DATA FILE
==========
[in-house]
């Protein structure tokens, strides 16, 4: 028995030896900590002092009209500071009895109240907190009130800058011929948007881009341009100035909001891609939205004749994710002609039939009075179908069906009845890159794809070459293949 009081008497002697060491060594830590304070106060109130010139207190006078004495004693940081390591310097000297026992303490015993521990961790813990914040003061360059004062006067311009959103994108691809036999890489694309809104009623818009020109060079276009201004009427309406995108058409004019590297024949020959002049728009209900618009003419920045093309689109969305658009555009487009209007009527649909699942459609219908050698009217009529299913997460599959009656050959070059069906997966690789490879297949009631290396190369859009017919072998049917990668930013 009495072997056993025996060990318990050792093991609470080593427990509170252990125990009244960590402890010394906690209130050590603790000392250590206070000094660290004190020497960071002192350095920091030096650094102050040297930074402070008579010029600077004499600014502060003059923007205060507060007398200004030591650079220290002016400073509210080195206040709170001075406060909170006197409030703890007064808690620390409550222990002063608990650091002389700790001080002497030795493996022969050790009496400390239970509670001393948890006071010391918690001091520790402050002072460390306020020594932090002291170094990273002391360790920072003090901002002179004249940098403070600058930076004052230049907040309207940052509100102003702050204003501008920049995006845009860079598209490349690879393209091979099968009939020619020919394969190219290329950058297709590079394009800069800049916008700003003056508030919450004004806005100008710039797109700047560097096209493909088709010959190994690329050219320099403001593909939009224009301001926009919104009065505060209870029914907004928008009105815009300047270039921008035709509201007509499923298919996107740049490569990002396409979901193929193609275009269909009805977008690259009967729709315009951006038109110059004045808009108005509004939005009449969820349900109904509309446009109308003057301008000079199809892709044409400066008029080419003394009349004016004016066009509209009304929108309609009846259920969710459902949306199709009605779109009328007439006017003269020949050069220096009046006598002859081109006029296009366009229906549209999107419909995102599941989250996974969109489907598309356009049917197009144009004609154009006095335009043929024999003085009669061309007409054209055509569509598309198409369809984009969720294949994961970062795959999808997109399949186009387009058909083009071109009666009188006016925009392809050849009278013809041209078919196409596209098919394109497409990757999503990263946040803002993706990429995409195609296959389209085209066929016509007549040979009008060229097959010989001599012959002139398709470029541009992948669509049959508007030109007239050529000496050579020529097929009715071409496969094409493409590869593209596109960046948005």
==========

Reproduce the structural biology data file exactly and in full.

[in-house]
């Protein structure tokens, strides 16, 4: 028995030896900590002092009209500071009895109240907190009130800058011929948007881009341009100035909001891609939205004749994710002609039939009075179908069906009845890159794809070459293949 009081008497002697060491060594830590304070106060109130010139207190006078004495004693940081390591310097000297026992303490015993521990961790813990914040003061360059004062006067311009959103994108691809036999890489694309809104009623818009020109060079276009201004009427309406995108058409004019590297024949020959002049728009209900618009003419920045093309689109969305658009555009487009209007009527649909699942459609219908050698009217009529299913997460599959009656050959070059069906997966690789490879297949009631290396190369859009017919072998049917990668930013 009495072997056993025996060990318990050792093991609470080593427990509170252990125990009244960590402890010394906690209130050590603790000392250590206070000094660290004190020497960071002192350095920091030096650094102050040297930074402070008579010029600077004499600014502060003059923007205060507060007398200004030591650079220290002016400073509210080195206040709170001075406060909170006197409030703890007064808690620390409550222990002063608990650091002389700790001080002497030795493996022969050790009496400390239970509670001393948890006071010391918690001091520790402050002072460390306020020594932090002291170094990273002391360790920072003090901002002179004249940098403070600058930076004052230049907040309207940052509100102003702050204003501008920049995006845009860079598209490349690879393209091979099968009939020619020919394969190219290329950058297709590079394009800069800049916008700003003056508030919450004004806005100008710039797109700047560097096209493909088709010959190994690329050219320099403001593909939009224009301001926009919104009065505060209870029914907004928008009105815009300047270039921008035709509201007509499923298919996107740049490569990002396409979901193929193609275009269909009805977008690259009967729709315009951006038109110059004045808009108005509004939005009449969820349900109904509309446009109308003057301008000079199809892709044409400066008029080419003394009349004016004016066009509209009304929108309609009846259920969710459902949306199709009605779109009328007439006017003269020949050069220096009046006598002859081109006029296009366009229906549209999107419909995102599941989250996974969109489907598309356009049917197009144009004609154009006095335009043929024999003085009669061309007409054209055509569509598309198409369809984009969720294949994961970062795959999808997109399949186009387009058909083009071109009666009188006016925009392809050849009278013809041209078919196409596209098919394109497409990757999503990263946040803002993706990429995409195609296959389209085209066929016509007549040979009008060229097959010989001599012959002139398709470029541009992948669509049959508007030109007239050529000496050579020529097929009715071409496969094409493409590869593209596109960046948005």